A Review of the Short Stories of Kelly Link

Nobody writes cooler stories than Kelly Link. Link’s stories draw from fairy tales, myth, pop culture, experimental, horror, gothic, and detective fiction, the tabloids, dreams, nightmares, and half a dozen other things. But this is not merely pulp fiction—wham, bam, thrill and chill. Link uses the tools of pulp fiction to deal with literary concerns: […]

A Review of Jonathan Strange and Mr. Norrell, by Susanna Clarke

Jane Austen Dreams of Harry Potter and Writes 1000+ pages. Jonathan Strange and Mr. Norrell was Time Magazine #1 Book of the Year, Winner of the Hugo Award and the World Fantasy Award, as well as making about a dozen top fiction lists in 2004, the year it came out. In short, it is one […]

A Review of The Illumination by Kevin Brockmeier

The Illumination is a literary novel with only one fantastic element, but it’s a doozy: one day, inexplicably, the bodily pain of each and every human being on earth begins to manifest as a white light. Everything from a headache to leukemia shines out of the body like a beacon for all to see. The […]

A Review of Freaks' Amour, by Tom De Haven

Mutants on the Outside, Looking In Hardcore. That’s the word that comes to mind. But not just because Freaks’ Amour refers to a XXX rated show where Normals go to watch mutant men rape their wives and girlfriends (and for a finale the Normals pelt them with rotten fruit). The sex scenes are not particularly […]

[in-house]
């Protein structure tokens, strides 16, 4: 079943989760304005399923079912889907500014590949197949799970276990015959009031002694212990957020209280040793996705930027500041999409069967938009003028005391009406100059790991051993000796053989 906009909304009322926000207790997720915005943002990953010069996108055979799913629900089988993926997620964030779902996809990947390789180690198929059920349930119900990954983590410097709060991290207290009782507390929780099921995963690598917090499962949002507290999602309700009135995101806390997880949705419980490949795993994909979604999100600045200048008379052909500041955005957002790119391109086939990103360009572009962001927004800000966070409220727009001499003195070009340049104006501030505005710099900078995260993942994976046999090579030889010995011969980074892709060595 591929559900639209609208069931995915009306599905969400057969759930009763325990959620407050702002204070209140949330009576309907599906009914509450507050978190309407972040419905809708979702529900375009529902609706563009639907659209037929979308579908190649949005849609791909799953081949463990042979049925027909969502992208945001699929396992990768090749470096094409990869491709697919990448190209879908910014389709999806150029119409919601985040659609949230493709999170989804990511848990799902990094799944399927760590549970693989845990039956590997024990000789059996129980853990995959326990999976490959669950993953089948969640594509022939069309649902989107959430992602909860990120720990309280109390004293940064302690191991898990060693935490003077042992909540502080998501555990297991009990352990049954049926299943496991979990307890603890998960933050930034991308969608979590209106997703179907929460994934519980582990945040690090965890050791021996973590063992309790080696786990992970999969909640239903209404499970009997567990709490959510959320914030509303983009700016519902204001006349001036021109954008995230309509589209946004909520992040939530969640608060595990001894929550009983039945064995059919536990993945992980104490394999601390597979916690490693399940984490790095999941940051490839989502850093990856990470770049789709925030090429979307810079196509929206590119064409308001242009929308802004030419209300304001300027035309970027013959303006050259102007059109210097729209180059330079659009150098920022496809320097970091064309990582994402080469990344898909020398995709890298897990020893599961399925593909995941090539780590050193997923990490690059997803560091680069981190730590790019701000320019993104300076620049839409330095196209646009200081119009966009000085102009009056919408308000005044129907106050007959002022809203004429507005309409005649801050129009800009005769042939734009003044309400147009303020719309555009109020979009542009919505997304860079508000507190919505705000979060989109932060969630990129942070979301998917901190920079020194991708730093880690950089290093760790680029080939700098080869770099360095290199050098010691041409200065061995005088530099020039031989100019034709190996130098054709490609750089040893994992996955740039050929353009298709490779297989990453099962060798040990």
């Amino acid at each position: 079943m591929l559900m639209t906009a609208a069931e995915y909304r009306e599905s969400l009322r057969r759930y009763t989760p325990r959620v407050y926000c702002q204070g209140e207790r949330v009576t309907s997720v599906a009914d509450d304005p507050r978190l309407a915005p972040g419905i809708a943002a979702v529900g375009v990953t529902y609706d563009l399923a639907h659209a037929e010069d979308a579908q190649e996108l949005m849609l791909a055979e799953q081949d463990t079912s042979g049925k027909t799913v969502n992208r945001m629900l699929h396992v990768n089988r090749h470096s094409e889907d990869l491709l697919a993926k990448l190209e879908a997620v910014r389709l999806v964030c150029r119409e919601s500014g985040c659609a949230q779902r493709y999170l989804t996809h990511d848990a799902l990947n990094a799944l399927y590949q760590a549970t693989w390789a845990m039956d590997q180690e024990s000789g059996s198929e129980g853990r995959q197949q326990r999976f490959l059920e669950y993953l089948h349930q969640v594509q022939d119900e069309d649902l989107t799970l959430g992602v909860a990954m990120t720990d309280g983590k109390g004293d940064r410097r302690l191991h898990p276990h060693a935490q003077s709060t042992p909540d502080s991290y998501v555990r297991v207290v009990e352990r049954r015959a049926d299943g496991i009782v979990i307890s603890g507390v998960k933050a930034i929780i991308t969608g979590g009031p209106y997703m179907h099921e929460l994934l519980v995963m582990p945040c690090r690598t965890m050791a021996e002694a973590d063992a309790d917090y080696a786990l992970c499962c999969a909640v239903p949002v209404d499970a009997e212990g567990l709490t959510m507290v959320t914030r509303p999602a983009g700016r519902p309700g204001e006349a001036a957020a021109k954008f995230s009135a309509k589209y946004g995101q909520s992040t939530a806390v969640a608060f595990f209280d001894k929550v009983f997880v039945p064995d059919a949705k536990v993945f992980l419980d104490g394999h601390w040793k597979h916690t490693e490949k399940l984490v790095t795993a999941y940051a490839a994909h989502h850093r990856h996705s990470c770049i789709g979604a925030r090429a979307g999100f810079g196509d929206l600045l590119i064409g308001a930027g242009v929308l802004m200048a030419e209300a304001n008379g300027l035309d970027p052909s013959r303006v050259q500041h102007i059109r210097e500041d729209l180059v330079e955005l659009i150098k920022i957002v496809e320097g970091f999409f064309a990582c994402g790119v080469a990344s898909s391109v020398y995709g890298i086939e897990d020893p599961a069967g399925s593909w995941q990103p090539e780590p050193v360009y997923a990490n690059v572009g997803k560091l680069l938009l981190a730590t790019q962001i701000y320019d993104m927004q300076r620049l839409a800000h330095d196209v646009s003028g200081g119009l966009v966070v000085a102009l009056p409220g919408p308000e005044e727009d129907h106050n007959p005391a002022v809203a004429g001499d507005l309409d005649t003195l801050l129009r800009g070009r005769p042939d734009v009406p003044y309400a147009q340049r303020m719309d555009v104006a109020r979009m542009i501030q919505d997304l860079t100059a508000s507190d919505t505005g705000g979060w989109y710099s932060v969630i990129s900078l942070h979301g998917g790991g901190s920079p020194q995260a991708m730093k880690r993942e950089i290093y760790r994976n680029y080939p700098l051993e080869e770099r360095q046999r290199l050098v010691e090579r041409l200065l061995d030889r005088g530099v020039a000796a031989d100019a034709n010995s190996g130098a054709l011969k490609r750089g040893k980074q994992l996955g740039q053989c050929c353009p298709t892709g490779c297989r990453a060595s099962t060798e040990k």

A Review of Mechanique: A Tale of the Circus Tresaulti, by Genevieve Valentine

This novel, which received a Nebula nomination for Best Novel, takes place in a post-war landscape. The particulars are left vague: we know that there were bombs and radiation, followed by smaller wars for control, and the creation of city-states. Outside of these, borders have become fluid, and life brutal. To stay out of trouble, […]

A Review of The Sirens of Titan, by Kurt Vonnegut Jr.

An Alien Anthropologist Visits Planet Earth I’ve read quite a few of Vonnegut’s novels now, and I’ve decided he is, in fact, an alien observer of a strange and dangerous race: humans. Vonnegut’s stories show us our every shortcoming without rancor. Like a good anthropologist, he’s neither angry nor particularly compassionate. He doesn’t make excuses […]

A Review of Illyria, by Elizabeth Hand

An Elegant Explosion of Repressed Creativity and Desire This is beautifully written, Romantic (in the 18th century sense, not the Danielle Steele sense) novella about soul mates, forbidden love, and being a magical child in a family that’s lost its mojo. It’s also about talent, both the kind that emerges full-blown and the kind that […]

A Review of Zoo City, by Lauren Beukes

A Noir Detective Pagan Cyberpunk Novel Zoo City is a ghetto in Johannesburg, populated by outcasts. Each person there is marked by the wild animal that appears just after they kill someone (intentionally or not). Animal and human become extensions of one another, and any “Zoo” unfortunate enough to lose her animal gets a visit […]

A Review of What I Didn't See and Other Stories, by Karen Joy Fowler

Exploring the Historical Fantastic What I Didn’t See and Other Stories[/amazon_image]Karen Joy Fowler is one of the writers who, to me, exemplify the literary fantastic. Her stories crack the shell of history, looking for strange and beautiful pearls. The fantastical elements always seem entirely probable, if mysterious, and serve to deepen our understanding of the […]

A Review of Briar Rose by Robert Coover

He is surprised to discover how easy it is. The branches part like thighs, the silky petals caress his cheeks. His drawn sword is stained, not with blood, but with dew and pollen. Yet another inflated legend. He has undertaken this great adventure, not for the supposed reward—what is another lonely bedridden princess?—but in order […]